2 of 2 people found this review helpful

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    5 out of 5 stars
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Fascinating

A wonderful way of capturing a woman both infuriating and sympathetic. I wish it was longer!

2 of 2 people found this review helpful

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    4 out of 5 stars
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  • Pita
  • Miami
  • 09-02-18

High Camp Alert

I had a good laugh with this book. In my reading it was very tongue in cheek and it needs to be taken that way, or else you will start thinking about Her Royal Highness as a monster. As far as I know she was never ostracized because of her behavior and her company was highly sought by the jet set so people most have taken her at times atrociously rude behavior with a grain of salt. Either that or a certain group in society is willing to be humiliated to be close to royalty and if that is the case they deserved what they got from her.
I had fun reading this book. I am very interested in English royalty....I find them very entertaining. This is a fast read and it is written as vignettes narrating some of Margaret’s most outrageous treatment of others. You can easily read between the lines that HRH was a very unhappy individual but she was also incredibly beautiful, glamorous and rich so....another tale of the problems of the privilege.
I recommend the book. It is entertaining, at times funny and...yes...informative. If you enjoy The Crown, you will enjoy this.

1 of 1 people found this review helpful

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    5 out of 5 stars
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    5 out of 5 stars

A bio that deconstructs the notion of biography

Very entertaining and atypical bio of a perfect subject for the writer's methodology. Excellent.

Superb narration.

A far better portrait of its subject than the book's detractors would have us believe.

A fav.

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Like an Automobile Accident, One can not help but Look

This audiobook is quite captivating. It’s like a clip show, with just the height-lights, or more often, low points, strung together.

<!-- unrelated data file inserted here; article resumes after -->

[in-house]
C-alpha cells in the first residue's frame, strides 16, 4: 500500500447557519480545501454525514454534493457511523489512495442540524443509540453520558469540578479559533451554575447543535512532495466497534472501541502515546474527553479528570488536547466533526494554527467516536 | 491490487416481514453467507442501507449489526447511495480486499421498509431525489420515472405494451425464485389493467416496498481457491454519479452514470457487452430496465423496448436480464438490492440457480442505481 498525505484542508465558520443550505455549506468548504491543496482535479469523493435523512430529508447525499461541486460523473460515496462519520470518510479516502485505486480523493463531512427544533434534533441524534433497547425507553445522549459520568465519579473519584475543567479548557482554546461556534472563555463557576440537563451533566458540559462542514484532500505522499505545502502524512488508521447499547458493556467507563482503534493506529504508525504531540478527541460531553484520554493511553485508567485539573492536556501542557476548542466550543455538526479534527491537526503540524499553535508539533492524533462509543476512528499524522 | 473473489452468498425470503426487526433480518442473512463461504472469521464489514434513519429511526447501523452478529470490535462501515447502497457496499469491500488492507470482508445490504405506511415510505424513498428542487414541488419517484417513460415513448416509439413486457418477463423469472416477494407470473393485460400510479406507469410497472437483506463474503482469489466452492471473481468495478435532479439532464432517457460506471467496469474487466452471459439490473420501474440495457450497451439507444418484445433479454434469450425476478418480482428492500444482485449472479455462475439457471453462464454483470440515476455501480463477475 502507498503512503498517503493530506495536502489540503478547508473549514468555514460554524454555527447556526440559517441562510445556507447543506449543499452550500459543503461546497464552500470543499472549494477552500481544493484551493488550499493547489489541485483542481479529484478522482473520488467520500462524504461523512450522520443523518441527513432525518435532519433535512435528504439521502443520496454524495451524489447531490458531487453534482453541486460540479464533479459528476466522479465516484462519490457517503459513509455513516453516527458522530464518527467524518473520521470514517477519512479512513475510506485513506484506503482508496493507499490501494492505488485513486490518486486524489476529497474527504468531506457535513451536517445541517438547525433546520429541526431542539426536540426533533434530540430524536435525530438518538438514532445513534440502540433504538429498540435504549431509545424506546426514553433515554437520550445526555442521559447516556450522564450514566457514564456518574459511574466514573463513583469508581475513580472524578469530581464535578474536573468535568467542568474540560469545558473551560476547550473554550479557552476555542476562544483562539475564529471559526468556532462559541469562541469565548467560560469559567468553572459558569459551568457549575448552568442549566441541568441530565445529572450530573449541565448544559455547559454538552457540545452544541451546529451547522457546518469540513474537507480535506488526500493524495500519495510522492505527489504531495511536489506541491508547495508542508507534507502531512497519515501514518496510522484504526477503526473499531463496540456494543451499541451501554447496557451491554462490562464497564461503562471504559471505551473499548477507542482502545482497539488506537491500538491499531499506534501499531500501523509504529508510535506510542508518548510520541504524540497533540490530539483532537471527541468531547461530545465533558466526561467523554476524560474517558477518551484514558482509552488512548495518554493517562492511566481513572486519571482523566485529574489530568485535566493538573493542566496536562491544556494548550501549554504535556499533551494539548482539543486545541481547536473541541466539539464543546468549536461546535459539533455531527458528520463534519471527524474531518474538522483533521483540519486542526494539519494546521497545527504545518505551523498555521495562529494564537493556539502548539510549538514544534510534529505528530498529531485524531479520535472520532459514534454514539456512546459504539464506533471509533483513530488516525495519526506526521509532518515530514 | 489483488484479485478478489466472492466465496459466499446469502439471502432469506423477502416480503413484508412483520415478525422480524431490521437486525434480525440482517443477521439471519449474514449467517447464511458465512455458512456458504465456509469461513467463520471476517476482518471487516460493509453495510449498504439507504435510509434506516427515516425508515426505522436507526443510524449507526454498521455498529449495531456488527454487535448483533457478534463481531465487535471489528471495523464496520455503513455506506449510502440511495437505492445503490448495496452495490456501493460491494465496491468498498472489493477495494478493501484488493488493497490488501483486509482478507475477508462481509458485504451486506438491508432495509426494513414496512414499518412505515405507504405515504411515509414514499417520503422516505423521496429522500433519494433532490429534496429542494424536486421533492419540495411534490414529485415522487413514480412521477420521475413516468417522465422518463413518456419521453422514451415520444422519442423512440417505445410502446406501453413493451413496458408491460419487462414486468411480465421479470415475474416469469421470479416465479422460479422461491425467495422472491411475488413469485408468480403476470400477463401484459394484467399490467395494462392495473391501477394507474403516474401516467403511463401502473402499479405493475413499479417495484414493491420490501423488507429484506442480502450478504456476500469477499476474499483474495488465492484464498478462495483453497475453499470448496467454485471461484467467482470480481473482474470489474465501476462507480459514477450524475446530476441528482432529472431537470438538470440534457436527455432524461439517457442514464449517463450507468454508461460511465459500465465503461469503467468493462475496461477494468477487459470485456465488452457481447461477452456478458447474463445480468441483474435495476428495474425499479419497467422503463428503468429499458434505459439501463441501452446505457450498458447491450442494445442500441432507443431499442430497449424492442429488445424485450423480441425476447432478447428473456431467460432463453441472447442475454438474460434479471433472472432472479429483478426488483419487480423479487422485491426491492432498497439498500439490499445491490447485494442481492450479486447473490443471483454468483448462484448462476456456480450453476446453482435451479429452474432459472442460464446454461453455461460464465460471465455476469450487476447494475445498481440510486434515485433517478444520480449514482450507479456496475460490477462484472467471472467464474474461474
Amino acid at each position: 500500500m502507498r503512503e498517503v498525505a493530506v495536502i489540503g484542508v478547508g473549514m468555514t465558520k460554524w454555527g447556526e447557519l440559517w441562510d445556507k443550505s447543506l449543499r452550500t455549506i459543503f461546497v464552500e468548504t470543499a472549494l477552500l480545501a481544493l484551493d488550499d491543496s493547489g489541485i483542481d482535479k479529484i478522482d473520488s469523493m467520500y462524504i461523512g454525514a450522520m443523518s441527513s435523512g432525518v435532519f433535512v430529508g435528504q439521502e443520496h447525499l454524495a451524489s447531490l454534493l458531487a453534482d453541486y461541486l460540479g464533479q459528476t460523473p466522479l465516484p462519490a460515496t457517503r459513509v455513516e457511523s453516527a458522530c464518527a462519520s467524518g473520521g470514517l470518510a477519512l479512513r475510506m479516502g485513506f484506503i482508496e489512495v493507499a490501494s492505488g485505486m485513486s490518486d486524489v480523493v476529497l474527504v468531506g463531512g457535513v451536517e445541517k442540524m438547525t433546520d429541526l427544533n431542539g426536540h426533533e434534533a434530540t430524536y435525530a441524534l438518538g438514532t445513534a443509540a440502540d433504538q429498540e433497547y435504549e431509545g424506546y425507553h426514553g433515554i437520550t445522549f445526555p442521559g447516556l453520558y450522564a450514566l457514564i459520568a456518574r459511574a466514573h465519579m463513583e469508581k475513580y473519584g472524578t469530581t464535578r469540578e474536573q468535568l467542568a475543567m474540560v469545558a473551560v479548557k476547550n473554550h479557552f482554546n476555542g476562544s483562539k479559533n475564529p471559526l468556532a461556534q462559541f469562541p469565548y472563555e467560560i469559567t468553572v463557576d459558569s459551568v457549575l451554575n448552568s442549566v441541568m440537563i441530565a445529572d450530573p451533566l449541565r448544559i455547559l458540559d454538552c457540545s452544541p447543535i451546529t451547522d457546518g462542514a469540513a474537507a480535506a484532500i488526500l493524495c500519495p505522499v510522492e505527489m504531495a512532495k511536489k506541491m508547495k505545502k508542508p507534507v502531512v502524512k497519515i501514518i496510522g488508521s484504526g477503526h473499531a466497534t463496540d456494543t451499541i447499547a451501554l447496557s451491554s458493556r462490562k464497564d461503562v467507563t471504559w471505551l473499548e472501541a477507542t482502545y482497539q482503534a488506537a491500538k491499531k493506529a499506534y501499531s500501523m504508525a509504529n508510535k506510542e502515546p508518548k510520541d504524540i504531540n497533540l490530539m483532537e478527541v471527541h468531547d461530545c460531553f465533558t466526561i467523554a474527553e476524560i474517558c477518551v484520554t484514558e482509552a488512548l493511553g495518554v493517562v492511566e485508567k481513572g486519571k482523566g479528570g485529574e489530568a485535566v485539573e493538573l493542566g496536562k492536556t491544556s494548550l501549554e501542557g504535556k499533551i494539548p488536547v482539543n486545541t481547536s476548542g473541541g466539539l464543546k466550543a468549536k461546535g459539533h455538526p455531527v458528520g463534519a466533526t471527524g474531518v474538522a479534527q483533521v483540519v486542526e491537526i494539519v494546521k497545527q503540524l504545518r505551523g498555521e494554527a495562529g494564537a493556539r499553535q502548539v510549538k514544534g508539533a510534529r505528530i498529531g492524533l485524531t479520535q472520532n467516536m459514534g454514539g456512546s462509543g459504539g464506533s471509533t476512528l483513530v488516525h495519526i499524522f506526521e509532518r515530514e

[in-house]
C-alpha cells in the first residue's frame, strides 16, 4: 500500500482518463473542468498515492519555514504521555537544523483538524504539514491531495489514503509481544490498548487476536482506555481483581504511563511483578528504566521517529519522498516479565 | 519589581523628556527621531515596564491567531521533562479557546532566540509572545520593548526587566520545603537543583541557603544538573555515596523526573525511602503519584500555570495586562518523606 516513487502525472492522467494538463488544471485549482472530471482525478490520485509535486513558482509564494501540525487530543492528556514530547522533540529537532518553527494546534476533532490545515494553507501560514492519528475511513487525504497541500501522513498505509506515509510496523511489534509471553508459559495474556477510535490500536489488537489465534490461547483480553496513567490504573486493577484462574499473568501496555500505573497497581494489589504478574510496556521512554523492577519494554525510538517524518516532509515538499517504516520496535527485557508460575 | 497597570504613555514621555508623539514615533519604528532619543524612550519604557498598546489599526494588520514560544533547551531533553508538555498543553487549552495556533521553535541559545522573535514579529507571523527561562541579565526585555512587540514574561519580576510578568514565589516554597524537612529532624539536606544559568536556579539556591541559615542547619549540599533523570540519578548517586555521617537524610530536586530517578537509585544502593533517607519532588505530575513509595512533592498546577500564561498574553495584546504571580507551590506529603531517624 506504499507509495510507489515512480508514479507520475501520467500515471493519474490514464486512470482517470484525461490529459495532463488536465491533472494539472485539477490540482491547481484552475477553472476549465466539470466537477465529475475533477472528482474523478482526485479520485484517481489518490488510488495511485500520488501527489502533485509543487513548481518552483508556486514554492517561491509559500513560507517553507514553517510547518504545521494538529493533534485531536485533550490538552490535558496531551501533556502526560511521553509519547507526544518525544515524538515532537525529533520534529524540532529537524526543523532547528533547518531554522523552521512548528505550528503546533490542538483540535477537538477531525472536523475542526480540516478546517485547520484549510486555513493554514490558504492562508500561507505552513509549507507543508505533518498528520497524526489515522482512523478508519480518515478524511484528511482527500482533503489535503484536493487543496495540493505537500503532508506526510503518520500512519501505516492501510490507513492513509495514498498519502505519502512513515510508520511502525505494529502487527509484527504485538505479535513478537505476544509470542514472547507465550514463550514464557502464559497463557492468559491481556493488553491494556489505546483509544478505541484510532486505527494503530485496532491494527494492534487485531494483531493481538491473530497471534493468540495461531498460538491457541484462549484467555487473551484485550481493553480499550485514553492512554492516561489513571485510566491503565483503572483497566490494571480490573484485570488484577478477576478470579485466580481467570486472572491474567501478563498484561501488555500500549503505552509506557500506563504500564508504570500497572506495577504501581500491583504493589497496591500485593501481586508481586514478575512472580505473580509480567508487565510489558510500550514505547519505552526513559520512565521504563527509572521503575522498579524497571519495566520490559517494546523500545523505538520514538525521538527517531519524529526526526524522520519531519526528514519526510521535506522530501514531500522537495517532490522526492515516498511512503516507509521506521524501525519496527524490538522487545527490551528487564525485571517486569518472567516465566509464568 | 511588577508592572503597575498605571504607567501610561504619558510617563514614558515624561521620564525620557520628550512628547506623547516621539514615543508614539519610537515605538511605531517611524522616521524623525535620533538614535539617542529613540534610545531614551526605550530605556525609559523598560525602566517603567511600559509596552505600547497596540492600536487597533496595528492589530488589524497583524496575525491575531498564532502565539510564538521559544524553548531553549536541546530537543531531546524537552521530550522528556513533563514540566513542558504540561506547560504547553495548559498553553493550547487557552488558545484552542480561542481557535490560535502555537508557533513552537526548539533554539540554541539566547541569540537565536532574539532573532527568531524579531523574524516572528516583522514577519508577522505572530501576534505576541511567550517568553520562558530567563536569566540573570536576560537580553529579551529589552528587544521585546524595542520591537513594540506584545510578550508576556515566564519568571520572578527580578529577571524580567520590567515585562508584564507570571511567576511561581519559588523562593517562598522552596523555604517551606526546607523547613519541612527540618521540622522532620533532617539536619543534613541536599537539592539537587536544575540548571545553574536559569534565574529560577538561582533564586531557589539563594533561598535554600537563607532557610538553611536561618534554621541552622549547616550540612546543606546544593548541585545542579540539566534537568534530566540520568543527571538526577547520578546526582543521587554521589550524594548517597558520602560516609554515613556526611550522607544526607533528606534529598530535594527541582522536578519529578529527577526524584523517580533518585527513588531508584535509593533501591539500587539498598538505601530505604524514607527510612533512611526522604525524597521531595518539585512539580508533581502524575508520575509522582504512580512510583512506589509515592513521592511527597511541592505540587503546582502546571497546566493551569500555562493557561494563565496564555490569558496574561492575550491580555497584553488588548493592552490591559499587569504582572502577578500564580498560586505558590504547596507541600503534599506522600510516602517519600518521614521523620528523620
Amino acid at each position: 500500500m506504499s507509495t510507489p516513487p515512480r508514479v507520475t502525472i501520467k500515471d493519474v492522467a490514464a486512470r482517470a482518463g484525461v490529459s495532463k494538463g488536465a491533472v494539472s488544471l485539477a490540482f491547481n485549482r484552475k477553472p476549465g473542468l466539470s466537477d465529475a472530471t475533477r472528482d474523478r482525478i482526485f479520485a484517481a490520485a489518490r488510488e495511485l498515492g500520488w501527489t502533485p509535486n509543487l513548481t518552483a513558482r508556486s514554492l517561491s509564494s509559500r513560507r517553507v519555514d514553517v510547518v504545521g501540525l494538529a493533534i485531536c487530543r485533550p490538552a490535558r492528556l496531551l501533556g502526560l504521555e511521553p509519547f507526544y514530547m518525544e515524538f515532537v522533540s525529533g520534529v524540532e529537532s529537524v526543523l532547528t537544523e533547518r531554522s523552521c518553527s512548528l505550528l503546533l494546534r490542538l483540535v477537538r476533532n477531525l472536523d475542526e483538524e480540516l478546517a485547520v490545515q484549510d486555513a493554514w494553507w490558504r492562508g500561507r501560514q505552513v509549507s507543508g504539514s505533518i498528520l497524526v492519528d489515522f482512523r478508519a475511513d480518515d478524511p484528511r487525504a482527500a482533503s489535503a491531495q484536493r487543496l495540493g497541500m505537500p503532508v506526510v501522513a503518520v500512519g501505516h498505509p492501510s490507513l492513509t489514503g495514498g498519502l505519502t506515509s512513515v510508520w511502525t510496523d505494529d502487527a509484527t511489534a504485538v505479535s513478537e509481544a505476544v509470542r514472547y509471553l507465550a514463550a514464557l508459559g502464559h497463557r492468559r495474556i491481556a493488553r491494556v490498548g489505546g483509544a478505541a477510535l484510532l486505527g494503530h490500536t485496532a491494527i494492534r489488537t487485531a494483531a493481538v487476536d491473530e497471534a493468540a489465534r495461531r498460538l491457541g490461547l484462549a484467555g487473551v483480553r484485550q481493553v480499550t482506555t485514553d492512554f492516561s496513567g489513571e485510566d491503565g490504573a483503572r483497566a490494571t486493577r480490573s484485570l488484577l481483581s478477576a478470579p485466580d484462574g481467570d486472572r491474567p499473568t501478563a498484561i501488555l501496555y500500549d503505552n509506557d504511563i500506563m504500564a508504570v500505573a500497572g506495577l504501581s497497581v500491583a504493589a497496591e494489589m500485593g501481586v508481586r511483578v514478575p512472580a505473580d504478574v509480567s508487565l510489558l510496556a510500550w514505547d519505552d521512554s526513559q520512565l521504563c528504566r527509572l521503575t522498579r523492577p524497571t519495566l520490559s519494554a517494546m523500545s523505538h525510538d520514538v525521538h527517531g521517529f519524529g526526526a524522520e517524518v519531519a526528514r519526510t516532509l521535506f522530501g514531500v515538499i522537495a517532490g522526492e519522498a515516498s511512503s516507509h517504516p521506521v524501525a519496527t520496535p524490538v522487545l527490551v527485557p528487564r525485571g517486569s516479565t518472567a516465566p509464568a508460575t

This is for the typical person with no real knowledge of Princess Margaret beyond watching The Crown.
Many of the exerts of her life will be vaguely familiar to someone who has thumbed through a biography or two.

Eleanor Bron’s various “character” voices are well done, however her “narrating” voice becomes rather monotonous and at times harsh. Perhaps this added atmosphere to the work filled with so many awkward accounts of an unpleasant person, but I found that while I was still interested in the story, I needed an occasional break from the grating, sometimes lifeless voice.

Perhaps I’m being overly critical, but I think that would please the Princess, don’t you?

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    2 out of 5 stars
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too dry for me

may be interesting to true royal enthusiasts but was too dry for me . the performance was too monotone.

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    3 out of 5 stars
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Tedious

I expected a memoir or biographical account. Much of it is gossip and opinioning recorded by others. Still, the author was very skilled at capturing and illustrating the social sadism within the circles Margaret swam in and accounts for some of the misery the woman had to endure. You will gain something new from reading the book and I think it would anybody's worthwhile to read it. There are some small novelettes inserted and imaginary happenings that you may have to sort out for yourself. A fantasy marriage to Picasso and some other wanderings way off the beaten track. This was the first book I ever read relative to the Princess. I don't think she had the fairy tale life many assumed she might have had. You can be glad when you are done that this was not a life you found yourself parked in.

1 of 2 people found this review helpful